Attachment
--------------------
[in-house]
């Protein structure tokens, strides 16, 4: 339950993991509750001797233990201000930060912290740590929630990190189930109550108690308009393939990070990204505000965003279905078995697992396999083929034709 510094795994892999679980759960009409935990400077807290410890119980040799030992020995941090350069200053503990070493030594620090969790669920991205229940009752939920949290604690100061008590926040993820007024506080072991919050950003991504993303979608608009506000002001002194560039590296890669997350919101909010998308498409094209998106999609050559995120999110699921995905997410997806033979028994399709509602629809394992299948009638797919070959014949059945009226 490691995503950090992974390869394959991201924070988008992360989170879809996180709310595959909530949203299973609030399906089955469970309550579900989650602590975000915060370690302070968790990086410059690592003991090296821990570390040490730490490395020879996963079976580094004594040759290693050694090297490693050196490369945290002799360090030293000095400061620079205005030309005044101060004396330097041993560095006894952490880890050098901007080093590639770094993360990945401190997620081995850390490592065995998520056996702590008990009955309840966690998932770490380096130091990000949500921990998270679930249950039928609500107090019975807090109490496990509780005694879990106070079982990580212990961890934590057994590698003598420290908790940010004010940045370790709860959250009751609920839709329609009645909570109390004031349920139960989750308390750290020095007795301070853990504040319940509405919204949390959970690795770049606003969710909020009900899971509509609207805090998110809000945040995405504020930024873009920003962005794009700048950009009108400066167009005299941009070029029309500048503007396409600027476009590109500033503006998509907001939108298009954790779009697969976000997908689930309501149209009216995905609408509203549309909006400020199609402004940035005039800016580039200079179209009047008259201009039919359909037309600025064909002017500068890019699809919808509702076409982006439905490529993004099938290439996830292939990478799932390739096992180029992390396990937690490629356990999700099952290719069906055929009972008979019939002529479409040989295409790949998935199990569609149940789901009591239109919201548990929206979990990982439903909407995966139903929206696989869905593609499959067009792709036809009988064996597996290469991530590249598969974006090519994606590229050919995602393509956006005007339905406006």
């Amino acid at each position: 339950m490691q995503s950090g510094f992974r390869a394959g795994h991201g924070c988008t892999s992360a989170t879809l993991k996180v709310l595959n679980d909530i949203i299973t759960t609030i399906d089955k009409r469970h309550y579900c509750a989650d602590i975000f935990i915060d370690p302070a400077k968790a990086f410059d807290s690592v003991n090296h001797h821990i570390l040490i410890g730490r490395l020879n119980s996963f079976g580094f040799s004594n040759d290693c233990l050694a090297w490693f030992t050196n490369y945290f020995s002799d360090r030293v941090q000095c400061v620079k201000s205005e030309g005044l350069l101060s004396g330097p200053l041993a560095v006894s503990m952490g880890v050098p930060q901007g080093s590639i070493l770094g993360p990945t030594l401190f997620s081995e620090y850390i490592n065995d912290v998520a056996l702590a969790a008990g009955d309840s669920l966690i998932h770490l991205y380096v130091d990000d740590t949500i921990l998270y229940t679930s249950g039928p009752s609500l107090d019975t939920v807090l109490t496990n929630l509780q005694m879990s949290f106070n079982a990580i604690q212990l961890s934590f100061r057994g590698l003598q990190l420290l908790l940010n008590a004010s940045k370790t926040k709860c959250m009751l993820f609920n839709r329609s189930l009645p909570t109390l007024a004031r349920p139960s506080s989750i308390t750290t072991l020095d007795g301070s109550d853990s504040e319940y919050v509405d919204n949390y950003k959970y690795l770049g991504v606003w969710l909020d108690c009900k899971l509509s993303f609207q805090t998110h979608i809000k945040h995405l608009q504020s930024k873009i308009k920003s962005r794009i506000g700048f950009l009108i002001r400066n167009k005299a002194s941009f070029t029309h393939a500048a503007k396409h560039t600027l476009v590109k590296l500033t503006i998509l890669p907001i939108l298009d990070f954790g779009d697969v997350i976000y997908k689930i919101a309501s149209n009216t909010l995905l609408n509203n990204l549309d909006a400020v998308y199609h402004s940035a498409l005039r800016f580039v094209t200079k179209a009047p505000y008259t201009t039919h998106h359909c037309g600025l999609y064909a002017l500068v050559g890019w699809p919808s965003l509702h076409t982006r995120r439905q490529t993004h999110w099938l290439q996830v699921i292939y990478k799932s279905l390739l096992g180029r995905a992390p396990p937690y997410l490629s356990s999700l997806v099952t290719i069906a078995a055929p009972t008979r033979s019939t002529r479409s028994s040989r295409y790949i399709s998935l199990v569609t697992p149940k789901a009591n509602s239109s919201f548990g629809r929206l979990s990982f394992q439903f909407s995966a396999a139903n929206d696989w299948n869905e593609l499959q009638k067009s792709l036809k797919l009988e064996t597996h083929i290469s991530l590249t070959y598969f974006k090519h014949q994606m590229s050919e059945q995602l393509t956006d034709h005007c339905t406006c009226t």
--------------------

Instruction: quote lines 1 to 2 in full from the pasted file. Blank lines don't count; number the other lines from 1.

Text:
[in-house]
């Protein structure tokens, strides 16, 4: 339950993991509750001797233990201000930060912290740590929630990190189930109550108690308009393939990070990204505000965003279905078995697992396999083929034709 510094795994892999679980759960009409935990400077807290410890119980040799030992020995941090350069200053503990070493030594620090969790669920991205229940009752939920949290604690100061008590926040993820007024506080072991919050950003991504993303979608608009506000002001002194560039590296890669997350919101909010998308498409094209998106999609050559995120999110699921995905997410997806033979028994399709509602629809394992299948009638797919070959014949059945009226 490691995503950090992974390869394959991201924070988008992360989170879809996180709310595959909530949203299973609030399906089955469970309550579900989650602590975000915060370690302070968790990086410059690592003991090296821990570390040490730490490395020879996963079976580094004594040759290693050694090297490693050196490369945290002799360090030293000095400061620079205005030309005044101060004396330097041993560095006894952490880890050098901007080093590639770094993360990945401190997620081995850390490592065995998520056996702590008990009955309840966690998932770490380096130091990000949500921990998270679930249950039928609500107090019975807090109490496990509780005694879990106070079982990580212990961890934590057994590698003598420290908790940010004010940045370790709860959250009751609920839709329609009645909570109390004031349920139960989750308390750290020095007795301070853990504040319940509405919204949390959970690795770049606003969710909020009900899971509509609207805090998110809000945040995405504020930024873009920003962005794009700048950009009108400066167009005299941009070029029309500048503007396409600027476009590109500033503006998509907001939108298009954790779009697969976000997908689930309501149209009216995905609408509203549309909006400020199609402004940035005039800016580039200079179209009047008259201009039919359909037309600025064909002017500068890019699809919808509702076409982006439905490529993004099938290439996830292939990478799932390739096992180029992390396990937690490629356990999700099952290719069906055929009972008979019939002529479409040989295409790949998935199990569609149940789901009591239109919201548990929206979990990982439903909407995966139903929206696989869905593609499959067009792709036809009988064996597996290469991530590249598969974006090519994606590229050919995602393509956006005007339905406006």